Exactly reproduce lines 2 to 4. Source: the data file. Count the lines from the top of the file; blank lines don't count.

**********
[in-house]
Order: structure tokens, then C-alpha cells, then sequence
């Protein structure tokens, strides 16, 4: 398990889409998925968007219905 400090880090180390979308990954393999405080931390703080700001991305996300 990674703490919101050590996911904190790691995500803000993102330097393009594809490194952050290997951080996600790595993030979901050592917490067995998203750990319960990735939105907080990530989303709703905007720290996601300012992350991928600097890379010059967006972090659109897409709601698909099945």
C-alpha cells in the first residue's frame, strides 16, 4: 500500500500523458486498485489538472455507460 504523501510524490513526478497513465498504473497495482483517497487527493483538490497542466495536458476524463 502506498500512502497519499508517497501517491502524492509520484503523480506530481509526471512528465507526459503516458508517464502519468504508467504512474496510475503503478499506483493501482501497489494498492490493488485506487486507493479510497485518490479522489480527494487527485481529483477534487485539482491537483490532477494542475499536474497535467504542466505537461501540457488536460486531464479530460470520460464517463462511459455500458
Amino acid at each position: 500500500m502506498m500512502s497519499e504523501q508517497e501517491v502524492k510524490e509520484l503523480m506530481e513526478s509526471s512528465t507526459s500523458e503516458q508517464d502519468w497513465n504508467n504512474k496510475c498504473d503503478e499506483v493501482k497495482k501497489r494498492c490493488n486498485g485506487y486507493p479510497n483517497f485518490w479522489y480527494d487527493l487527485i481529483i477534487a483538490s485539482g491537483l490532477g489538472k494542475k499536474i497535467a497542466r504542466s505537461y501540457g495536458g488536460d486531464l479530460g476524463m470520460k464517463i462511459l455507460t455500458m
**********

Order: structure tokens, then C-alpha cells, then sequence
């Protein structure tokens, strides 16, 4: 398990889409998925968007219905 400090880090180390979308990954393999405080931390703080700001991305996300 990674703490919101050590996911904190790691995500803000993102330097393009594809490194952050290997951080996600790595993030979901050592917490067995998203750990319960990735939105907080990530989303709703905007720290996601300012992350991928600097890379010059967006972090659109897409709601698909099945």
C-alpha cells in the first residue's frame, strides 16, 4: 500500500500523458486498485489538472455507460 504523501510524490513526478497513465498504473497495482483517497487527493483538490497542466495536458476524463 502506498500512502497519499508517497501517491502524492509520484503523480506530481509526471512528465507526459503516458508517464502519468504508467504512474496510475503503478499506483493501482501497489494498492490493488485506487486507493479510497485518490479522489480527494487527485481529483477534487485539482491537483490532477494542475499536474497535467504542466505537461501540457488536460486531464479530460470520460464517463462511459455500458